Ontario’s Health Professions Appeal and Review Board (HPARB) cannot review a decision with respect to multiple registrants if a complainant limits her application for review to one registrant only. That conclusion led an Ontario court to find a decision of HPARB concerning its duty to review to be unreasonable in Wilcock v. Ontario (HPARB), 2012 ONSC 1249.
Based on two complaints against three physicians, Drs. A, J and W, the Complaints Committee decided to take no action against any of them. In particular, it decided to take no action against Dr. A due to his retiring, and due to his giving undertakings. The two complainants requested review, but later withdrew their requests concerning Drs. J and W. Their request for review continued in relation to Dr. A.
The HPARB advised it planned to proceed with a review respecting all of the physicians. Dr. J and Dr. W objected, but the HPARB asserted jurisdiction over all parties in the decision,  although acknowledging its past practice of generally limiting its review to the submissions of the requesting party.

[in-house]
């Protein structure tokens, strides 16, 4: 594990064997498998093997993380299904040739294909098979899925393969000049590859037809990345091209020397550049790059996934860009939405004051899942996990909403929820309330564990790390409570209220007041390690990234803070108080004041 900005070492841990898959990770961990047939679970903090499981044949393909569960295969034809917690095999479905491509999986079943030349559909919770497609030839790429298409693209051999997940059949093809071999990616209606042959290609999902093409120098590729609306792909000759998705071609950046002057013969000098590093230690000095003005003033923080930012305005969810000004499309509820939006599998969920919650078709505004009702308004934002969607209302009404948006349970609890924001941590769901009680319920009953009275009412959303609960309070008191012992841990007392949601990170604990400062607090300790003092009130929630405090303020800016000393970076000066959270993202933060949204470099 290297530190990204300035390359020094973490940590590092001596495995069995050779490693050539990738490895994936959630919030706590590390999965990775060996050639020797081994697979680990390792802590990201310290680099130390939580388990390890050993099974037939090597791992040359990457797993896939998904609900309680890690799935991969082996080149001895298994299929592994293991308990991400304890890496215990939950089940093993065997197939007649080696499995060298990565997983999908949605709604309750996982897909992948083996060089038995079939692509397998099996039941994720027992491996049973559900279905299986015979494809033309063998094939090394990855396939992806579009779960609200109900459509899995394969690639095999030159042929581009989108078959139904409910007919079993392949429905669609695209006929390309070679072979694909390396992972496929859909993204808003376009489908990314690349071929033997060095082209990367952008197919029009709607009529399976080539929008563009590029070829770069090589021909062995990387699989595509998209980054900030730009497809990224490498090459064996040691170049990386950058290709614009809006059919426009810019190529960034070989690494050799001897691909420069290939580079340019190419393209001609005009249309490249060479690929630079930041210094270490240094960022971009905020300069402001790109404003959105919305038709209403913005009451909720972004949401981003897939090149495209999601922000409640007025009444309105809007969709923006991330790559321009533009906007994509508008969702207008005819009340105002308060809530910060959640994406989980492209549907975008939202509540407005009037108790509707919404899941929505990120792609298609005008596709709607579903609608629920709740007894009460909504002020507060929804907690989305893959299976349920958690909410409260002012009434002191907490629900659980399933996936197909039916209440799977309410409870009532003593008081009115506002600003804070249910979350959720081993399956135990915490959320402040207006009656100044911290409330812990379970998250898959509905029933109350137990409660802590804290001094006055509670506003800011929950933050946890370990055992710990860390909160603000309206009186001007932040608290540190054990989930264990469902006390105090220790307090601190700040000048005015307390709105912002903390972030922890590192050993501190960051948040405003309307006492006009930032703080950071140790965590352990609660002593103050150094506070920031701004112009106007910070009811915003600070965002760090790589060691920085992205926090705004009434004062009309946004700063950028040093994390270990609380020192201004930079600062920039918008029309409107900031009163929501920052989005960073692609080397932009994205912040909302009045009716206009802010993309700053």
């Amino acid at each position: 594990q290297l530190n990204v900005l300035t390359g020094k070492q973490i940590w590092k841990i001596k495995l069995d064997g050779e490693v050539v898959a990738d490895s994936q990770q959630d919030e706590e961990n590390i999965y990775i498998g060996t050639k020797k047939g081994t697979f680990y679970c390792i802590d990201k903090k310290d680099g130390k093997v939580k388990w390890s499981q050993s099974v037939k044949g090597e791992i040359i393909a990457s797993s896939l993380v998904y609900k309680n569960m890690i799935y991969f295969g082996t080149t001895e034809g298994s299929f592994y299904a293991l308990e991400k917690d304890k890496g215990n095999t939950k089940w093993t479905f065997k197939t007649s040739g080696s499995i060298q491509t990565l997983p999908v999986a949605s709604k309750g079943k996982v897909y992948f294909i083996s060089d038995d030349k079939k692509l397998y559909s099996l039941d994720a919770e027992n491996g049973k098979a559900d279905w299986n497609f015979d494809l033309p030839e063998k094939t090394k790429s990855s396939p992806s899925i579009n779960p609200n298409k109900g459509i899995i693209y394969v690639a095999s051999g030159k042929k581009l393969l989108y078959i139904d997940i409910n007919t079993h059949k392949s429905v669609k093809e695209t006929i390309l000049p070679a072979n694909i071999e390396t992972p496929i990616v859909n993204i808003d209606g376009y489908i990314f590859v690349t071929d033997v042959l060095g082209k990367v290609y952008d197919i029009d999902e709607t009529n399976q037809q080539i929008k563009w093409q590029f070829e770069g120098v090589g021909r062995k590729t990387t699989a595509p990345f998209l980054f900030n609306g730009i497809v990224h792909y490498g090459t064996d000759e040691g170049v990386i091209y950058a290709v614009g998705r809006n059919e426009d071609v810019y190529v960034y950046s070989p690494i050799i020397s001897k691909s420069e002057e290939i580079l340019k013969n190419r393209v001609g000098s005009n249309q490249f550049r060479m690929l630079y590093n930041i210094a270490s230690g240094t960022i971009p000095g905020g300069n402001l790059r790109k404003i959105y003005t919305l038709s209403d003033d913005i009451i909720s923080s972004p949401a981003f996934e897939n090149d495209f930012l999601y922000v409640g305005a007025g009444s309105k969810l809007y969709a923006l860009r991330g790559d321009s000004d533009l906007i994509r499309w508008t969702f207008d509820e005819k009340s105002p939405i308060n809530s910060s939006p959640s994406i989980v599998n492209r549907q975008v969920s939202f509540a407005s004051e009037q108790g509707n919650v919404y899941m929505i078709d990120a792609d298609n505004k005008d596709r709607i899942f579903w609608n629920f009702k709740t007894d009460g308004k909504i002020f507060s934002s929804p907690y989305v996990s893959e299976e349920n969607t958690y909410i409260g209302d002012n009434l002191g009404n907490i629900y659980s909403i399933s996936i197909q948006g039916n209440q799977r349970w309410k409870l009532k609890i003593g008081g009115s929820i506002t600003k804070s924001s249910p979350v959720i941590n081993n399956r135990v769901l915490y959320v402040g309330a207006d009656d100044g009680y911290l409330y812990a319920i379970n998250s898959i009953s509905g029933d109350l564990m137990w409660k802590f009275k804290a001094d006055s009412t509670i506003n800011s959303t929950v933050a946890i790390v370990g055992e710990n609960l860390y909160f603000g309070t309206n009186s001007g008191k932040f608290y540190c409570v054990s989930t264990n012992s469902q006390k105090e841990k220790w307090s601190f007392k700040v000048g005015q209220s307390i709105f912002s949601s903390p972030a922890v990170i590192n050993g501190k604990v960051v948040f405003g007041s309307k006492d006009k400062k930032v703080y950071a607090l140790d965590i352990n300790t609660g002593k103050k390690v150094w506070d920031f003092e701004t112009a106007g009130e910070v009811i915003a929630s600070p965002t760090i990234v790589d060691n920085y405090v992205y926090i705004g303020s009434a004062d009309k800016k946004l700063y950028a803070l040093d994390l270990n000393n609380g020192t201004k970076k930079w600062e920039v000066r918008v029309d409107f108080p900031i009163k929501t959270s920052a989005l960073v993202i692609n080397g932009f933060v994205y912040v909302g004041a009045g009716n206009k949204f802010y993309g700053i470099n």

The court accepted that since the HPARB was interpreting provisions of the Health Professions Procedural Code, the standard of review was reasonableness.  But while the Complainants had only partially withdrawn their request for review, HPRB’s view that a request for review of one registrant required a review of all registrants was an unreasonable interpretation.  As only Dr. A was a treating physician, the committee drew separate conclusions respecting Dr. A and Drs. J and W.  The public interest was not engaged without a request for review concerning Drs. J and W. Further, if the HPARB’s interpretation were correct, a decision to refer Dr. A to the Discipline Committee would close the door on any review concerning any physician, which would be unreasonable.  The court accordingly quashed the decision to proceed with a review relating to Dr. J and Dr. W. 
Wilcock v. Ontario (HPARB), 2012 ONSC 1249 (February 21, 2012)